Gov. Doug Ducey recently signed into law a bill that allows people with licenses from other states to do business here in Arizona.
On paper, that sounds like a really great idea. After all, we want doctors and engineers and hairstylists to relocate to Arizona — especially in the rural parts of the state where residents are grossly underserved — and do business here. Not requiring those professionals to have to pay for additional licensing here in Arizona paves the way for those professionals to start doing business right away.
Except . . .
The bill doesn’t require or even incentivize professionals to serve the rural parts of the state. So those doctors, lawyers and architects are going to plant themselves right in Phoenix and Tucson, where they can make the most money — or find themselves competing against the glut of other professionals there, not make as much as they expected and move back to the state from which they came.
Then there’s the issue of requirements. Arizona is notoriously lax on requirements — after all, this is the Wild West and we don’t cotton to no guvmint sidewinders tellin’ us how to do things — but there does remain the possibility that another state has less stringent requirements to obtain a license than Arizona, possibly putting residents being served at risk.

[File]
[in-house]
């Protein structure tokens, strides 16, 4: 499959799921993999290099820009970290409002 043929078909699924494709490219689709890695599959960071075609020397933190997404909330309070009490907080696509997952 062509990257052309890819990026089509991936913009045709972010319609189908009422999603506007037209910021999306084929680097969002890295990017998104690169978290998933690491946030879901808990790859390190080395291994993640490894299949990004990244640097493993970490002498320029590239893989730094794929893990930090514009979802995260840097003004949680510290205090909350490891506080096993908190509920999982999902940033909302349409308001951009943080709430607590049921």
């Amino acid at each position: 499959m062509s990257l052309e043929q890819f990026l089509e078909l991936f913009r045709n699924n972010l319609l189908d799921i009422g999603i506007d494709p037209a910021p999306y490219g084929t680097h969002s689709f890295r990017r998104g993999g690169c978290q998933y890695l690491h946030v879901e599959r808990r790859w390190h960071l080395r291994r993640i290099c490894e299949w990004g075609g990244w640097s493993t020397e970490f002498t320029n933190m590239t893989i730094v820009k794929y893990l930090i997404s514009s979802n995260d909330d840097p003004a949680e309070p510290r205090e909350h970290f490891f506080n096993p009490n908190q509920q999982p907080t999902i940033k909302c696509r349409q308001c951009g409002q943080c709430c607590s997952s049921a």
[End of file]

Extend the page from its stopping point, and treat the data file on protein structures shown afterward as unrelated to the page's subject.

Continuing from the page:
Oh, and about those hairstylists . . . the out-of-state licenses don’t matter now, because the governor and Legislature also pushed through a new law that lifts licensing requirements for that industry — unless you wish to use chemicals to straighten or curl hair.
The Legislature’s next target for deregulation: cosmetologists.
Again, on paper, it makes sense to lift 1,000 hours of training before someone combs hair.
Except . . .
Those stylists don’t just comb hair, they cut hair as well, and use hot rollers, curling irons and other items that, without proper care or sterilization, can cause harm to the customer.
Plus, as anyone whose mom (who thought she was as good as any barber) knows, there’s an art to cutting hair, an art that requires extensive practice (or required training).
In other words, only Pete Rose and Moe Howard can pull off the sugar bowl haircut. The rest of us need a properly trained and licensed stylist or barber.
Deregulation always sounds good in theory, but the reality is extensive deregulation creates health risks for the consumer, lower wages for workers and lower-quality products and services. Or, as banking deregulation in the late 1990s showed, a recession of epic proportions.
We’d much rather see the Legislature and governor enact common-sense regulation reform rather than cut regulations altogether. That won’t happen, however, until we have a majority Legislature that isn’t in the pocket of ALEC — the American Legislative Exchange Council — which provides bills to legislators that exclusively serve corporate interests.